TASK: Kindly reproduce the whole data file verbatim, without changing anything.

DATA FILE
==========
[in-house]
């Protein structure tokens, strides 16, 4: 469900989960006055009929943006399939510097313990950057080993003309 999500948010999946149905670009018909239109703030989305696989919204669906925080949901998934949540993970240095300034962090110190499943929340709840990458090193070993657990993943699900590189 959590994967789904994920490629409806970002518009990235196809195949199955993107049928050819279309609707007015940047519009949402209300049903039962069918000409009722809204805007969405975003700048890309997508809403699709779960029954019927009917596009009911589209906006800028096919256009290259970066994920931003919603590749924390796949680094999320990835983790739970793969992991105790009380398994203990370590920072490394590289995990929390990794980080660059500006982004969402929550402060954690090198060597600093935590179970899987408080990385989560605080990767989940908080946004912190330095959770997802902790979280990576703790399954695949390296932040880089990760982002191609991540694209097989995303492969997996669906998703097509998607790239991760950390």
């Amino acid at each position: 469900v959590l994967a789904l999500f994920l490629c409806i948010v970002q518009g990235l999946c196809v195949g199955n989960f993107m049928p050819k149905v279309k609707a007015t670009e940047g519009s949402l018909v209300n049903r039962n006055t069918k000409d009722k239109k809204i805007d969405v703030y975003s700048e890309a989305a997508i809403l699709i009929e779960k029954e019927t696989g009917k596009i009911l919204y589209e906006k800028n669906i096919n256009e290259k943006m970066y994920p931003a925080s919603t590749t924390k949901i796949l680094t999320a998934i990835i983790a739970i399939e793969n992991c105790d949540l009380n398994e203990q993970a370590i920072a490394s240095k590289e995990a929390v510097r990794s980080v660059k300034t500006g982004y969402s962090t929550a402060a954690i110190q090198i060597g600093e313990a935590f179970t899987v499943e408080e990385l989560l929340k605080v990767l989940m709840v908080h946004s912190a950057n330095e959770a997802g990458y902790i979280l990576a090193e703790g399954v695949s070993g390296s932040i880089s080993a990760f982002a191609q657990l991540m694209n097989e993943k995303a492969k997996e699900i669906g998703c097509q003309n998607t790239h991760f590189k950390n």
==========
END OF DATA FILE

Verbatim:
[in-house]
């Protein structure tokens, strides 16, 4: 469900989960006055009929943006399939510097313990950057080993003309 999500948010999946149905670009018909239109703030989305696989919204669906925080949901998934949540993970240095300034962090110190499943929340709840990458090193070993657990993943699900590189 959590994967789904994920490629409806970002518009990235196809195949199955993107049928050819279309609707007015940047519009949402209300049903039962069918000409009722809204805007969405975003700048890309997508809403699709779960029954019927009917596009009911589209906006800028096919256009290259970066994920931003919603590749924390796949680094999320990835983790739970793969992991105790009380398994203990370590920072490394590289995990929390990794980080660059500006982004969402929550402060954690090198060597600093935590179970899987408080990385989560605080990767989940908080946004912190330095959770997802902790979280990576703790399954695949390296932040880089990760982002191609991540694209097989995303492969997996669906998703097509998607790239991760950390």
């Amino acid at each position: 469900v959590l994967a789904l999500f994920l490629c409806i948010v970002q518009g990235l999946c196809v195949g199955n989960f993107m049928p050819k149905v279309k609707a007015t670009e940047g519009s949402l018909v209300n049903r039962n006055t069918k000409d009722k239109k809204i805007d969405v703030y975003s700048e890309a989305a997508i809403l699709i009929e779960k029954e019927t696989g009917k596009i009911l919204y589209e906006k800028n669906i096919n256009e290259k943006m970066y994920p931003a925080s919603t590749t924390k949901i796949l680094t999320a998934i990835i983790a739970i399939e793969n992991c105790d949540l009380n398994e203990q993970a370590i920072a490394s240095k590289e995990a929390v510097r990794s980080v660059k300034t500006g982004y969402s962090t929550a402060a954690i110190q090198i060597g600093e313990a935590f179970t899987v499943e408080e990385l989560l929340k605080v990767l989940m709840v908080h946004s912190a950057n330095e959770a997802g990458y902790i979280l990576a090193e703790g399954v695949s070993g390296s932040i880089s080993a990760f982002a191609q657990l991540m694209n097989e993943k995303a492969k997996e699900i669906g998703c097509q003309n998607t790239h991760f590189k950390n």